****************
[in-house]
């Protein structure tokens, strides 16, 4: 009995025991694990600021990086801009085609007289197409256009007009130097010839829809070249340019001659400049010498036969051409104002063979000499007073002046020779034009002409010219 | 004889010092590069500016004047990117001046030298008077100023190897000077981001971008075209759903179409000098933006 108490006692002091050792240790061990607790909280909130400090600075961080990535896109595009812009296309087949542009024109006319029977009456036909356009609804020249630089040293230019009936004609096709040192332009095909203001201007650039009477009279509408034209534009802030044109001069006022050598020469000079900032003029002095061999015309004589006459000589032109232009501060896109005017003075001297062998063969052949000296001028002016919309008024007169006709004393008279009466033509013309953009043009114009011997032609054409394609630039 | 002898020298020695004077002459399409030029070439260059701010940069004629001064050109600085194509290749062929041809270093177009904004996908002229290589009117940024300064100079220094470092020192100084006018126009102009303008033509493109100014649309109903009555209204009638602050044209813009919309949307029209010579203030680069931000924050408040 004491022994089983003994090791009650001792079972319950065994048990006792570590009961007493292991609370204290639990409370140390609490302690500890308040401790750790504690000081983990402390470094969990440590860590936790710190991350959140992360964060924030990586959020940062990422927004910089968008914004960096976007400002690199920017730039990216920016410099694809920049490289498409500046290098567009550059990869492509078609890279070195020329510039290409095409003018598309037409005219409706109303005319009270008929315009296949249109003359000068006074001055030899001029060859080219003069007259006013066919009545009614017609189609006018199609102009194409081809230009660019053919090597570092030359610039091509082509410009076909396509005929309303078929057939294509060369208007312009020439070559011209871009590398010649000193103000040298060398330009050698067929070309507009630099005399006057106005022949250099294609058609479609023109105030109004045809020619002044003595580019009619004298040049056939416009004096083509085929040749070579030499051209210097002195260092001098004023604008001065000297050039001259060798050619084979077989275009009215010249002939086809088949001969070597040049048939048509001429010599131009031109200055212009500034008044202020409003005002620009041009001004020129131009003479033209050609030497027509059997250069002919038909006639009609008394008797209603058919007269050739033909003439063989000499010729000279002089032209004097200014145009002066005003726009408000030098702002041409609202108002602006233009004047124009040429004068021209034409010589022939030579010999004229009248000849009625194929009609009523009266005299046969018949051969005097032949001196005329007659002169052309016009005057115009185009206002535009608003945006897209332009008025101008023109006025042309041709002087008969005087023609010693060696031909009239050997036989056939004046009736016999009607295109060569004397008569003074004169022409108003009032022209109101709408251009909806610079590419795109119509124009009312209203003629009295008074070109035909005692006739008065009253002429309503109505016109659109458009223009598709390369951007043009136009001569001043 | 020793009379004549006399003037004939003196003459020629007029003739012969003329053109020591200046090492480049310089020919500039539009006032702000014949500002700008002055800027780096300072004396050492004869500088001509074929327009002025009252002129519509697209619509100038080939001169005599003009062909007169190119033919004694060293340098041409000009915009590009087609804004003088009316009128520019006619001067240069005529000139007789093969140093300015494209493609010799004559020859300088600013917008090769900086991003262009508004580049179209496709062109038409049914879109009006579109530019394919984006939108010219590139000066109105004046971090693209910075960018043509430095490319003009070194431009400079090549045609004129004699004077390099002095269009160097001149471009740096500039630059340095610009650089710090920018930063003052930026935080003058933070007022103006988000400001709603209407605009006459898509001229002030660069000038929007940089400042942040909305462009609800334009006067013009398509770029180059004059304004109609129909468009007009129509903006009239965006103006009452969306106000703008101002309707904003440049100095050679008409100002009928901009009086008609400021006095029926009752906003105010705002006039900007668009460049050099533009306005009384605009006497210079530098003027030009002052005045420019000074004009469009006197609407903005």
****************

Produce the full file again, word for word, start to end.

[in-house]
């Protein structure tokens, strides 16, 4: 009995025991694990600021990086801009085609007289197409256009007009130097010839829809070249340019001659400049010498036969051409104002063979000499007073002046020779034009002409010219 | 004889010092590069500016004047990117001046030298008077100023190897000077981001971008075209759903179409000098933006 108490006692002091050792240790061990607790909280909130400090600075961080990535896109595009812009296309087949542009024109006319029977009456036909356009609804020249630089040293230019009936004609096709040192332009095909203001201007650039009477009279509408034209534009802030044109001069006022050598020469000079900032003029002095061999015309004589006459000589032109232009501060896109005017003075001297062998063969052949000296001028002016919309008024007169006709004393008279009466033509013309953009043009114009011997032609054409394609630039 | 002898020298020695004077002459399409030029070439260059701010940069004629001064050109600085194509290749062929041809270093177009904004996908002229290589009117940024300064100079220094470092020192100084006018126009102009303008033509493109100014649309109903009555209204009638602050044209813009919309949307029209010579203030680069931000924050408040 004491022994089983003994090791009650001792079972319950065994048990006792570590009961007493292991609370204290639990409370140390609490302690500890308040401790750790504690000081983990402390470094969990440590860590936790710190991350959140992360964060924030990586959020940062990422927004910089968008914004960096976007400002690199920017730039990216920016410099694809920049490289498409500046290098567009550059990869492509078609890279070195020329510039290409095409003018598309037409005219409706109303005319009270008929315009296949249109003359000068006074001055030899001029060859080219003069007259006013066919009545009614017609189609006018199609102009194409081809230009660019053919090597570092030359610039091509082509410009076909396509005929309303078929057939294509060369208007312009020439070559011209871009590398010649000193103000040298060398330009050698067929070309507009630099005399006057106005022949250099294609058609479609023109105030109004045809020619002044003595580019009619004298040049056939416009004096083509085929040749070579030499051209210097002195260092001098004023604008001065000297050039001259060798050619084979077989275009009215010249002939086809088949001969070597040049048939048509001429010599131009031109200055212009500034008044202020409003005002620009041009001004020129131009003479033209050609030497027509059997250069002919038909006639009609008394008797209603058919007269050739033909003439063989000499010729000279002089032209004097200014145009002066005003726009408000030098702002041409609202108002602006233009004047124009040429004068021209034409010589022939030579010999004229009248000849009625194929009609009523009266005299046969018949051969005097032949001196005329007659002169052309016009005057115009185009206002535009608003945006897209332009008025101008023109006025042309041709002087008969005087023609010693060696031909009239050997036989056939004046009736016999009607295109060569004397008569003074004169022409108003009032022209109101709408251009909806610079590419795109119509124009009312209203003629009295008074070109035909005692006739008065009253002429309503109505016109659109458009223009598709390369951007043009136009001569001043 | 020793009379004549006399003037004939003196003459020629007029003739012969003329053109020591200046090492480049310089020919500039539009006032702000014949500002700008002055800027780096300072004396050492004869500088001509074929327009002025009252002129519509697209619509100038080939001169005599003009062909007169190119033919004694060293340098041409000009915009590009087609804004003088009316009128520019006619001067240069005529000139007789093969140093300015494209493609010799004559020859300088600013917008090769900086991003262009508004580049179209496709062109038409049914879109009006579109530019394919984006939108010219590139000066109105004046971090693209910075960018043509430095490319003009070194431009400079090549045609004129004699004077390099002095269009160097001149471009740096500039630059340095610009650089710090920018930063003052930026935080003058933070007022103006988000400001709603209407605009006459898509001229002030660069000038929007940089400042942040909305462009609800334009006067013009398509770029180059004059304004109609129909468009007009129509903006009239965006103006009452969306106000703008101002309707904003440049100095050679008409100002009928901009009086008609400021006095029926009752906003105010705002006039900007668009460049050099533009306005009384605009006497210079530098003027030009002052005045420019000074004009469009006197609407903005």